Pathfinder – Advanced Player’s Guide

The Advanced Player’s Guide was the very first player option supplement for the Pathfinder Roleplaying Game (the first Bestiary and the GameMastery Guide released earlier).

The Advanced Player’s Guide is one of what I think of as the “Big Three” Pathfinder player supplements – the three Advanced “X” Guides. The APG, along with the Advanced Race Guide (ARG) and the Advanced Class Guide (ACG), are just saturated with player options. I think there can be a lot of debate about exactly how interesting/powerful this or that aspect of these three books is, in comparison to each other or to the more topical supplements (e.g., the “Ultimate X” and “X Adventures” series), but the raw quantity of material in each one is so overwhelming that nothing else holds up. So, sure, if you’re specifically digging for planar exploration character concepts, pick up Planar Adventures. But if you’re starting out with Pathfinder, or just looking for generic Good Stuff, the Advanced Player’s Guide (along with the Advanced Race Guide and Advanced Class Guide) is the place to start.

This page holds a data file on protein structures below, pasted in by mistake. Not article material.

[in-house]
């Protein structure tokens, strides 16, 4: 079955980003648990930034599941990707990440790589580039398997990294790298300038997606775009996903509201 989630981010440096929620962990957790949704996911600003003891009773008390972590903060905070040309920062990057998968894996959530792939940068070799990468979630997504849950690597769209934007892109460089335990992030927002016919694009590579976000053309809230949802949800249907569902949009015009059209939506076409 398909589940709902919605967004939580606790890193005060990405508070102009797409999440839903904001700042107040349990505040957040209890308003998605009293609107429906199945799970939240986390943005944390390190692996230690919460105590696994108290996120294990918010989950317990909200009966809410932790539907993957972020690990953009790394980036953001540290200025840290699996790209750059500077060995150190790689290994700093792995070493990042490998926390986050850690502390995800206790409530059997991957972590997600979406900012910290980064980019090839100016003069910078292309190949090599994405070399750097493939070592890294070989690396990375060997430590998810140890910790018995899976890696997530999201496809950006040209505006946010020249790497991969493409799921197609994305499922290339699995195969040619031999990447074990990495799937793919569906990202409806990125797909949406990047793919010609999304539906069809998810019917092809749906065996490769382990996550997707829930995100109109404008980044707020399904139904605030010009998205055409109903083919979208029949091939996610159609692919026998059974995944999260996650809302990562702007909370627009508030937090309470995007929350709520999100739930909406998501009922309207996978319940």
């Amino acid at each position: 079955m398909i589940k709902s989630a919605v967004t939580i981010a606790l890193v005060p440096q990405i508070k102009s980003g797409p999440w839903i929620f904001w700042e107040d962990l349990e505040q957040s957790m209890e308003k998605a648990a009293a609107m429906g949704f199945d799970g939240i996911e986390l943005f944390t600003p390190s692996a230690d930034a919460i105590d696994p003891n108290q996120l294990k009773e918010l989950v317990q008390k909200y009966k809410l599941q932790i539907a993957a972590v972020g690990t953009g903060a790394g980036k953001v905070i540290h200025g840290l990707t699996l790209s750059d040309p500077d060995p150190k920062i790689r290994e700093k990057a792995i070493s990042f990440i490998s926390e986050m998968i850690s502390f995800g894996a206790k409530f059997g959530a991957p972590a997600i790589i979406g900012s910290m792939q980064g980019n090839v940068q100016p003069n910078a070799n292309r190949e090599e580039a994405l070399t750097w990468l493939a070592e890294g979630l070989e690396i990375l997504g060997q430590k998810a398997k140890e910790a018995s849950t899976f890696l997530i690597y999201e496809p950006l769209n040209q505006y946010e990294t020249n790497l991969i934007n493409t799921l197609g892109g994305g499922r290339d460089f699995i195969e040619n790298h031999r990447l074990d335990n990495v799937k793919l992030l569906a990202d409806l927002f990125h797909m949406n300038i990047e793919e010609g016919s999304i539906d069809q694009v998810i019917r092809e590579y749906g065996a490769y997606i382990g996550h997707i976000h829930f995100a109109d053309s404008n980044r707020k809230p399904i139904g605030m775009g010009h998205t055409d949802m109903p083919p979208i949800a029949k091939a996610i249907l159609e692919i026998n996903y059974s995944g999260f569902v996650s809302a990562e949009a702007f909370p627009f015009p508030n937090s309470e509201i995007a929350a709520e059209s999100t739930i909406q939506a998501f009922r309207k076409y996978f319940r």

So, having told you that you don’t really need to worry about whether any particular aspect of the APG is interesting or powerful, let’s take a look at some specific aspects of the APG …

Proviso: What follows is mostly my opinion, which is the usual sort of thing for a review – what do I like, find interesting, think is cool, etc. But the APG has been around long enough that this one is also going to delve a bit into what major aspects I’ve seen other players use. These aren’t my personal opinions, but I don’t claim they’re universal – the fact that groups I’ve played in haven’t used a character class that gets used all the time in your area doesn’t invalidate your experience.